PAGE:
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The Storied Dramatization Of The Development Of The Atomic Bomb Starring Brian Donlevy As Maj. Gen. Leslie Groves And Hume Cronyn As Dr. J. Robert Oppenheimer, Presented In The Highest DVD Quality MPG Video Format Of 9.1 MBPS As An Archival Quality All Regions Format DVD, MP4 Video Download Or USB Flash Drive! (Black/White, 1947, 1 Hour 52 Minutes.) #TheBeginningOrTheEnd #BrianDonlevy #HumeCronyn #ManhattanProject #DonnaReed #EdwardRTompkins #HarrySTruman #AtomBomb #AtomicBomb #AtomicAge #NuclearAge #NuclearWar #LeslieGroves #JRobertOppenheimer #RobertOppenheimer #EnricoFermi #WorldWarII #WWII #WW2 #WorldWarTwo #WorldWar2 #SecondWorldWar #Movies #Film #MotionPictures #Cinema #Hollywood #AmericanCinema #CinemaOfTheUS #DVD #VideoDownload #MP4 #USBFlashDrive
This film seeks to chronicle in docudramatic form the declassified history of the Manhattan Project that resulted in the creation of the atomic bomb, based on an idea of actress Donna Reed and her high school science teacher, Edward R. Tompkins, who worked on the project. The film's title was given by President Harry S. Truman.
From the film opening:
"...amid the three thousand year old redwoods of California, scientists and dignitaries are burying a time capsule. At the base of these trees that have watched the rise and fall of many civilizations, these records of atomic progress will rest until the year 2446... among the many items and records sealed within the time capsule were a movie projector, with instructions for its use engraved on copper, and a print of the Metro-Goldwyn-Mayer motion picture dramatization THE BEGINNING OR THE END, a title expressing the fear of people today that a future atomic war may destroy all humanity; a message to future generations. Come what may, our civilization will have left an enduring record behind it; ours will be no lost race... You are about to see the motion picture sealed in the time capsule for the people of the 25th Century."
Robert Considine, Frank Wead
Brian Donlevy ... Maj. Gen. Leslie R. Groves
Robert Walker ... Col. Jeff Nixon
Tom Drake ... Matt Cochran
Beverly Tyler ... Anne Cochran
Audrey Totter ... Jean O'Leary
Hume Cronyn ... Dr. J. Robert Oppenheimer
Hurd Hatfield ... Dr. John Wyatt
Joseph Calleia ... Dr. Enrico Fermi
Godfrey Tearle ... President Franklin D. Roosevelt
Victor Francen ... Dr. Marre
Richard Haydn ... Dr. Chisholm
Jonathan Hale ... Dr. Vannevar Bush
John Litel ... K.T. Keller
Henry O'Neill ... Gen. Thomas F. Farrell
Warner Anderson ... Capt. William S. Parsons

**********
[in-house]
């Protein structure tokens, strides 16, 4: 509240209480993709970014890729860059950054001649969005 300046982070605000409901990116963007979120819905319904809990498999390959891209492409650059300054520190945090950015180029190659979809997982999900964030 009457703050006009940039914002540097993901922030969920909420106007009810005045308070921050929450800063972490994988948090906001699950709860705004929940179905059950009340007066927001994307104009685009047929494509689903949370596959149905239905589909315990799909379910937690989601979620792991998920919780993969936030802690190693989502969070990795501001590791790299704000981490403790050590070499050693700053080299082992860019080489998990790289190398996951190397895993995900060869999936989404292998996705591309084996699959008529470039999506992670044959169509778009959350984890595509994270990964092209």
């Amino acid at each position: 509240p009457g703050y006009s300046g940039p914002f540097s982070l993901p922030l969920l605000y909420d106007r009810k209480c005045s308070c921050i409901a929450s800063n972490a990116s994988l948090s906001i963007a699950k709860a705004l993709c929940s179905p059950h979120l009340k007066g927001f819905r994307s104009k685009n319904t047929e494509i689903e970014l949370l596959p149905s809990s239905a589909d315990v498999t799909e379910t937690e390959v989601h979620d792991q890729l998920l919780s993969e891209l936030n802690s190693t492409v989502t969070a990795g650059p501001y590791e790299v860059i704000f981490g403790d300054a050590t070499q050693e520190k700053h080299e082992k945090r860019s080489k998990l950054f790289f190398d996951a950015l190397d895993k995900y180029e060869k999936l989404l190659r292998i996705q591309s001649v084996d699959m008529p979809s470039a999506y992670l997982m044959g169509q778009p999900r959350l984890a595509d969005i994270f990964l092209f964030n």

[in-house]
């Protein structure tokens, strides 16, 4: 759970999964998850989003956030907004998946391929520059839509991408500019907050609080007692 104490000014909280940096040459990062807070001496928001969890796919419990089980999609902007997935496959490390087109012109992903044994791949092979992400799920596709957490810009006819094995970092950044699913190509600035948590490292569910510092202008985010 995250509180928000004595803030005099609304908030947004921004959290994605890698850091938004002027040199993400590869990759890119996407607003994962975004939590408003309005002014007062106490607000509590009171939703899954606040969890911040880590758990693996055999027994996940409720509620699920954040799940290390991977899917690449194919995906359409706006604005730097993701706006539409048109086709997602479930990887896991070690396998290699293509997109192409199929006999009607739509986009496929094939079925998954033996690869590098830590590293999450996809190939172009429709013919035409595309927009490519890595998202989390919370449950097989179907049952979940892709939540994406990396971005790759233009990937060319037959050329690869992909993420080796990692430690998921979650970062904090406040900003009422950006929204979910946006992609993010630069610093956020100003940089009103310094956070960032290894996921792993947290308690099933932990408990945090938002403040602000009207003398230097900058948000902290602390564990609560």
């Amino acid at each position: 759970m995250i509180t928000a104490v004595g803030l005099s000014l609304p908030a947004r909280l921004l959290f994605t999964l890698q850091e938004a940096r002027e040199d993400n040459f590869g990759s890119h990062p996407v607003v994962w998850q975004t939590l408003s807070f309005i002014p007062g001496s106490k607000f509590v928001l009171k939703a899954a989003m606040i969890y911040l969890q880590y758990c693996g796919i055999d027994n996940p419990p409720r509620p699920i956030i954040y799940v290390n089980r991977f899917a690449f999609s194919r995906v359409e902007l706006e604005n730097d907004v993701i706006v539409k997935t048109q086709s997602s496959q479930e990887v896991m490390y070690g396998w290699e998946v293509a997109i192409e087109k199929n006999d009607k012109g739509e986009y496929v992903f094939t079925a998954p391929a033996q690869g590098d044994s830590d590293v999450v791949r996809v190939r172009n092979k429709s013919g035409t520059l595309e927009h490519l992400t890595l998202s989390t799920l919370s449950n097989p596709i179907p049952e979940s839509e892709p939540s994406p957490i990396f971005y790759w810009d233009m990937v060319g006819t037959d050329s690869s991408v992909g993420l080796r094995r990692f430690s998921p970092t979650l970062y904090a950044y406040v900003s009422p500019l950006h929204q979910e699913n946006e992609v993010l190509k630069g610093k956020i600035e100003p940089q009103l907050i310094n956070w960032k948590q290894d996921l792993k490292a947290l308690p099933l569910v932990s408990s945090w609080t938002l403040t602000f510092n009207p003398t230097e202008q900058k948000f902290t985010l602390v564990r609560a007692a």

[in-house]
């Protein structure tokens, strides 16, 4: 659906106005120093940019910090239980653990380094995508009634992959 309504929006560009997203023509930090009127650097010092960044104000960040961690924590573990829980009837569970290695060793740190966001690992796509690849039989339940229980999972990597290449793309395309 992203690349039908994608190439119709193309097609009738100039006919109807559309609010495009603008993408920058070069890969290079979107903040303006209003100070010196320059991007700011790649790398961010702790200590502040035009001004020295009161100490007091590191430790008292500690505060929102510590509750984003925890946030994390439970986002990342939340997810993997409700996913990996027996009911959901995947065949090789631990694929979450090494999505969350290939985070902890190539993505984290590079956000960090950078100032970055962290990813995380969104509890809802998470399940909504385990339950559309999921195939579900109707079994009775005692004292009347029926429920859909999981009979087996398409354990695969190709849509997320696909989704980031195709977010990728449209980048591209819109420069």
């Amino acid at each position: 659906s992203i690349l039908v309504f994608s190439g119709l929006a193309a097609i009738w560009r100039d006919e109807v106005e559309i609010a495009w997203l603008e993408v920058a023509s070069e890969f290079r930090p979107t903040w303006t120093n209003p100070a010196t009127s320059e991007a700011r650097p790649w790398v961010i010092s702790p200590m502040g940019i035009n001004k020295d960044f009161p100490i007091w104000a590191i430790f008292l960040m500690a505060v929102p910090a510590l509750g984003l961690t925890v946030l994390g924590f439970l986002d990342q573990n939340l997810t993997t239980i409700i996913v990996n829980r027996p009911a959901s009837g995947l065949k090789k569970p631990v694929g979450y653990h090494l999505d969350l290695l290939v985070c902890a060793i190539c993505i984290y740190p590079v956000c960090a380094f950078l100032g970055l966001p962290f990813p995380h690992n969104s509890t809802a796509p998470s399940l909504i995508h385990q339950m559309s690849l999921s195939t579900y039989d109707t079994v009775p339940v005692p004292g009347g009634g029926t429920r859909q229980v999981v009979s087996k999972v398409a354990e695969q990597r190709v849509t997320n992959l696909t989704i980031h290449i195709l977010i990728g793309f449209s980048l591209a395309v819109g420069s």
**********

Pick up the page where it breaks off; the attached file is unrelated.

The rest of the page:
The Manhattan Project was a research and development undertaking during World War II that produced the first nuclear weapons. It was led by the United States with the support of the United Kingdom (which initiated the original Tube Alloys project) and Canada. From 1942 to 1946, the project was under the direction of Major General Leslie Groves of the U.S. Army Corps of Engineers. Nuclear physicist Robert Oppenheimer was the director of the Los Alamos Laboratory that designed the actual bombs. As engineer districts by convention carried the name of the city where they were located, the Army component of the project was designated the Manhattan District; Manhattan gradually superseded the official codename, Development of Substitute Materials, for the entire project. Along the way, the project absorbed its earlier British counterpart, Tube Alloys. The Manhattan Project began modestly in 1939, but grew to employ more than 130,000 people and cost nearly 2B USD (equivalent to about 23B USD in 2019). Over 90 percent of the cost was for building factories and to produce fissile material, with less than 10 percent for development and production of the weapons. Research and production took place at more than thirty sites across the United States, the United Kingdom, and Canada. Two types of atomic bombs were developed concurrently during the war: a relatively simple gun-type fission weapon and a more complex implosion-type nuclear weapon. The Thin Man gun-type design proved impractical to use with plutonium, and therefore a simpler gun-type called Little Boy was developed that used uranium-235, an isotope that makes up only 0.7 percent of natural uranium. Since it was chemically identical to the most common isotope, uranium-238, and had almost the same mass, separating the two proved difficult. Three methods were employed for uranium enrichment: electromagnetic, gaseous and thermal. Most of this work was performed at the Clinton Engineer Works at Oak Ridge, Tennessee. In parallel with the work on uranium was an effort to produce plutonium, which was discovered by researchers at the University of California, Berkeley, in 1940. After the feasibility of the world's first artificial nuclear reactor, the Chicago Pile-1, was demonstrated in 1942 at the Metallurgical Laboratory in the University of Chicago, the Project designed the X-10 Graphite Reactor at Oak Ridge and the production reactors at the Hanford Site in Washington state, in which uranium was irradiated and transmuted into plutonium. The plutonium was then chemically separated from the uranium, using the bismuth phosphate process. The Fat Man plutonium implosion-type weapon was developed in a concerted design and development effort by the Los Alamos Laboratory. The project was also charged with gathering intelligence on the German nuclear weapon project. Through Operation Alsos, Manhattan Project personnel served in Europe, sometimes behind enemy lines, where they gathered nuclear materials and documents, and rounded up German scientists. Despite the Manhattan Project's tight security, Soviet atomic spies successfully penetrated the program. The first nuclear device ever detonated was an implosion-type bomb at the Trinity test, conducted at New Mexico's Alamogordo Bombing and Gunnery Range on 16 July 1945. Little Boy and Fat Man bombs were used a month later in the atomic bombings of Hiroshima and Nagasaki, respectively, with Manhattan Project personnel serving as bomb assembly technicians, and as weaponeers on the attack aircraft. In the immediate postwar years, the Manhattan Project conducted weapons testing at Bikini Atoll as part of Operation Crossroads, developed new weapons, promoted the development of the network of national laboratories, supported medical research into radiology and laid the foundations for the nuclear navy. It maintained control over American atomic weapons research and production until the formation of the United States Atomic Energy Commission in January 1947.